Pat Shurmur Calls Kelly Firing ‘Very Unfortunate’

Photo by: Jeff Fusco

Photo by: Jeff Fusco

Jeffrey Lurie called Pat Shurmur down to his office on Tuesday afternoon, shortly after meeting with Chip Kelly to inform the Eagles’ former head coach he was being let go.

News of Kelly’s firing hadn’t yet traveled to Shurmur’s ear; he was confused by why he was being called down to Lurie’s office.

“It’s not very often you get called down to the owner’s office,” Shurmur said Thursday.

Shurmur walked into Lurie’s office and didn’t seem to be cued in on the news.

“He said, ‘Well, you haven’t heard, have you?'” Shurmur said. “I said, “No, I haven’t.” Then he told me he had let Coach Kelly go.”

Lurie asked Shurmur if he would be the interim head coach for the team’s final week and game, against the Giants this Sunday, and Shurmur agreed.

Shurmur, who some believe could be in the running for the full-time head coaching position when the team looks at candidates, said he’s not treating Sunday’s game like an audition for the job. Lurie and Howie Roseman told Shurmur that he should focus on coaching and doing what he can to beat the Giants.

“At this point, my focus is on Sunday,” Shurmur said. “We all know change is in the air. We just have to kind of talk about [head coaching] decisions as we move forward.

“I’m certainly excited to help finish out this year. It’s very unfortunate Mr. Lurie felt like a change was necessary, but we have to go play the Giants.”

Shurmur said he has texted with Kelly since Tuesday.

“I did, yeah. We spoke like we do on a daily basis, no more, no less,” Shurmur said. “[Kelly] kind of told me what happened in the meeting, it was very brief with Mr. Lurie, as to what was said. We wished each other well, and that was it.”

Shurmur will be moving down from his perch in the coaches’ box, where he watched games during Kelly’s tenure, to the field on Sunday, and he will be in charge of calling offensive plays. The 50-year-old said he doesn’t play on making many changes to the team’s scheme or system for the final game.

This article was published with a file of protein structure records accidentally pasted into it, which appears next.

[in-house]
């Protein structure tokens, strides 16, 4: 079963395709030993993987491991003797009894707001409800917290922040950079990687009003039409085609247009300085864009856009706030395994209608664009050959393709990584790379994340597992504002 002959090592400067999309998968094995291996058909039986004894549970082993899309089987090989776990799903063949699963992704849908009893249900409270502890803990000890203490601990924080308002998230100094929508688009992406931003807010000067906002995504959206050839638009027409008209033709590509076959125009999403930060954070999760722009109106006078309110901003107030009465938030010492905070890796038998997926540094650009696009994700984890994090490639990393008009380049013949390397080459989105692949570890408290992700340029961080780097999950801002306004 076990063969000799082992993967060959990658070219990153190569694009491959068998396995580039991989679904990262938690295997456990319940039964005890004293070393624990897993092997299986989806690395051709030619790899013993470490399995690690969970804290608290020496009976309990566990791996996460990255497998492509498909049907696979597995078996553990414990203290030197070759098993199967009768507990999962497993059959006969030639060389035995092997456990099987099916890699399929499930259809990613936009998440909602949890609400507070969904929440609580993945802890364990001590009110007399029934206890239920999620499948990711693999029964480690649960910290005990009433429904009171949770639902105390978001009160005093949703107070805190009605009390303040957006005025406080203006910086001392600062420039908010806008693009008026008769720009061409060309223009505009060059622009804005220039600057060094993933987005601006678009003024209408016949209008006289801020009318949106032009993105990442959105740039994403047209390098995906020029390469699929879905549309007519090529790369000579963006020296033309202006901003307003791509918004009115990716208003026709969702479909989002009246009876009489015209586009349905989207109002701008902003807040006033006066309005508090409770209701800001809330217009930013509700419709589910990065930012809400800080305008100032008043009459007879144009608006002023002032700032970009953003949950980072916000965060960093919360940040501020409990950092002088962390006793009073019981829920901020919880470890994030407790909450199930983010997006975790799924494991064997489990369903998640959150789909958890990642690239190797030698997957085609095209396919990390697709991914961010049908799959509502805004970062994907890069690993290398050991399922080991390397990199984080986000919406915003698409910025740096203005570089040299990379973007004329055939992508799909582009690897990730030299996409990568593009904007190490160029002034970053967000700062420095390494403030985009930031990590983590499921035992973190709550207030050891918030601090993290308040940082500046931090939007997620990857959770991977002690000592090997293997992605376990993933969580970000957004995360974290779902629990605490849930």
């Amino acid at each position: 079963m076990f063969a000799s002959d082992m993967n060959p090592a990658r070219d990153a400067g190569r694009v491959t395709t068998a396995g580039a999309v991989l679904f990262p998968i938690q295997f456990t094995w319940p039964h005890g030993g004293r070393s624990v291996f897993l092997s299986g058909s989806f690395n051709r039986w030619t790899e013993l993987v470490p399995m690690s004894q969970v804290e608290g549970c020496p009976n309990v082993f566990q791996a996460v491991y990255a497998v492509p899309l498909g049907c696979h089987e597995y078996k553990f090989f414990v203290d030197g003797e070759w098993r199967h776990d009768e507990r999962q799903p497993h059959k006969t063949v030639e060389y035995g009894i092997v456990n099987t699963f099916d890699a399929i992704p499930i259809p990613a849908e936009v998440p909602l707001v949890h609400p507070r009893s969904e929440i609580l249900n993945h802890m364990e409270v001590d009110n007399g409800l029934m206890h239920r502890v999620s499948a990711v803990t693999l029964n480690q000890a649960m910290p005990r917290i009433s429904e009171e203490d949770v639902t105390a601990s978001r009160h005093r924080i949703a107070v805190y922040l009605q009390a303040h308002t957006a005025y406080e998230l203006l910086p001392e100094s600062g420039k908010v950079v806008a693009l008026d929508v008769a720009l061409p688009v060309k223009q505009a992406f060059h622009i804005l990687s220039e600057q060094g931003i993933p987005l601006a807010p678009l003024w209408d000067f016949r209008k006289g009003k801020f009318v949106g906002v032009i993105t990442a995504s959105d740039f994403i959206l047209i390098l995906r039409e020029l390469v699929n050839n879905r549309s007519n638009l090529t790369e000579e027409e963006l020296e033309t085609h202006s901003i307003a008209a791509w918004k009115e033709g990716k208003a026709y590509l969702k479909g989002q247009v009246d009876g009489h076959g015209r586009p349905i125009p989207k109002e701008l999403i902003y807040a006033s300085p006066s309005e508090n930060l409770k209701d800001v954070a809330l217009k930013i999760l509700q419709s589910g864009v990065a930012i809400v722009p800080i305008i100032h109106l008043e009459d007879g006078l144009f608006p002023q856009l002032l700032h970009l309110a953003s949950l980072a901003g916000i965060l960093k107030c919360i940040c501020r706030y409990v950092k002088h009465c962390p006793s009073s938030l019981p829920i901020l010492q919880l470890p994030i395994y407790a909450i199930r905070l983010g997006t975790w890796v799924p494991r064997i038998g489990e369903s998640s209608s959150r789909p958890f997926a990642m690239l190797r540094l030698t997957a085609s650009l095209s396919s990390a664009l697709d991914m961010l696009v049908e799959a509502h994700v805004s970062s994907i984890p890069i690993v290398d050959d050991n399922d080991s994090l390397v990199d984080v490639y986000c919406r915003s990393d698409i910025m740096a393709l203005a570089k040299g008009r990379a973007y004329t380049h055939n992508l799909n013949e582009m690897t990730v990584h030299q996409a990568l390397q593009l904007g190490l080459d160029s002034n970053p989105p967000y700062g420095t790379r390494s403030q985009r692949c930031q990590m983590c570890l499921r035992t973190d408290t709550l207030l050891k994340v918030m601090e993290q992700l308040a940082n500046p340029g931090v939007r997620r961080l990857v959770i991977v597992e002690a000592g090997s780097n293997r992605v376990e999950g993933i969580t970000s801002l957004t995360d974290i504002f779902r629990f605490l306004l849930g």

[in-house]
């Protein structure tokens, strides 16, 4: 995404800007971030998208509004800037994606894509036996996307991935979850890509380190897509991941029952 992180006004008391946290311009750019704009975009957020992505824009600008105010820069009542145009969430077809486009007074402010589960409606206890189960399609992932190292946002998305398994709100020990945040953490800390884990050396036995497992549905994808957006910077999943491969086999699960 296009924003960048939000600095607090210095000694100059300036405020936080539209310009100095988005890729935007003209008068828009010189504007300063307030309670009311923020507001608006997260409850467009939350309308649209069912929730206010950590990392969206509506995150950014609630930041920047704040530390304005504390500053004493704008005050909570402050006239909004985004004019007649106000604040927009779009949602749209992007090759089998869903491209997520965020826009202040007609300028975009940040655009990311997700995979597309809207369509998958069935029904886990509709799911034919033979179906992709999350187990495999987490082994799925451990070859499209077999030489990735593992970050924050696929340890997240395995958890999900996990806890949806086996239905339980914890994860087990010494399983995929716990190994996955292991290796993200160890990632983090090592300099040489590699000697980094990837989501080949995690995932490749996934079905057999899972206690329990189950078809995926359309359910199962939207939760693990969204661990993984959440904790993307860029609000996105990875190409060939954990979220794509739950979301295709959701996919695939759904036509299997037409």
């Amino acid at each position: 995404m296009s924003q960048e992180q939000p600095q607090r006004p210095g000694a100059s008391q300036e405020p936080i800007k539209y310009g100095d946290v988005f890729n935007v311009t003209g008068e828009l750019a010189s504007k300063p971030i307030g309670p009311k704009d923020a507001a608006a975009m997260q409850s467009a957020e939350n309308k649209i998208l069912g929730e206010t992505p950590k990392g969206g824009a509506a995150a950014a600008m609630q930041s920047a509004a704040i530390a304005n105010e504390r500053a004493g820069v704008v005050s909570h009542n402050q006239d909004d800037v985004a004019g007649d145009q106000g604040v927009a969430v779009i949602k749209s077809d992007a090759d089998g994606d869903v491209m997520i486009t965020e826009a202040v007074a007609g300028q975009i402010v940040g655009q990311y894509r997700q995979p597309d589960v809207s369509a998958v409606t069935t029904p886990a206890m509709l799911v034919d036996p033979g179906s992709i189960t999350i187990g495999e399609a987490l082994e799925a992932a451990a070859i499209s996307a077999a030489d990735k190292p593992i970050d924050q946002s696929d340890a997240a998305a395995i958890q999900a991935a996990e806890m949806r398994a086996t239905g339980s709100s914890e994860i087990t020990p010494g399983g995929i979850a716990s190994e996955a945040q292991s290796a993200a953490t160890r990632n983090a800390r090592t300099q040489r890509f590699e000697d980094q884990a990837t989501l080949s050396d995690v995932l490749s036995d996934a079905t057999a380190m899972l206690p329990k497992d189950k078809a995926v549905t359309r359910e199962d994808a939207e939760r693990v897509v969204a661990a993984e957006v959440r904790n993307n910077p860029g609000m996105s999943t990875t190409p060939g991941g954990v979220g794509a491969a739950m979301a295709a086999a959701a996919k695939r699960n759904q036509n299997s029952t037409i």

“I think we started something in motion here, the players are used to doing things a certain way, and very many, many of the things we’re doing are right,” Shurmur said. “So we’re going to try to keep it as business as usual as it can be in a very odd week.”

He wouldn’t touch on whether he would make changes if given more time with the team.

Shurmur, who has been around a number of NFL teams in his time in the league, said he learned plenty from Kelly in the last three years.

“I’ve been greatly impressed by these three years. I certainly learned something new every day, and I like to think that a lot of what we’ve done here is right,” Shurmur said. “I really do. I certainly have a strong philosophy that was developed under Andy Reid, and then working for Steve Spanguolo, and then, my goodness, the time I spent with Mike Holmgren. You’re talking about Hall of Fame guys. I learned a deal from them.

“So that was the core of my former life, and then in these last three years, certainly, I’ve learned a lot of things that I really, really believe in. I think there’s a good blend.”

Shurmur spent a decade with the Eagles, from 1999 to 2008, as the team’s tight ends coach and then quarterbacks coach, before leaving for jobs with the Rams and Browns.

When asked whether the organization’s head coaching job still has the sway in the league that it once did, Shurmur was effusive in his praise for the organization.

“Absolutely. I have very strong feelings for this organization; I’m at the end of my thirteenth year here,” Shurmur said. “I’ve grown to really appreciate how strong this organization is. As you go through years, you win games, you lose games. You work with some really fine people in the building.

“Every year, as you put a staff together, you have a new combination of coaches. All my years here have been terrific. We haven’t won every game, but all my years here have been great, and I certainly think this is an outstanding opportunity for anybody who wants to coach.”

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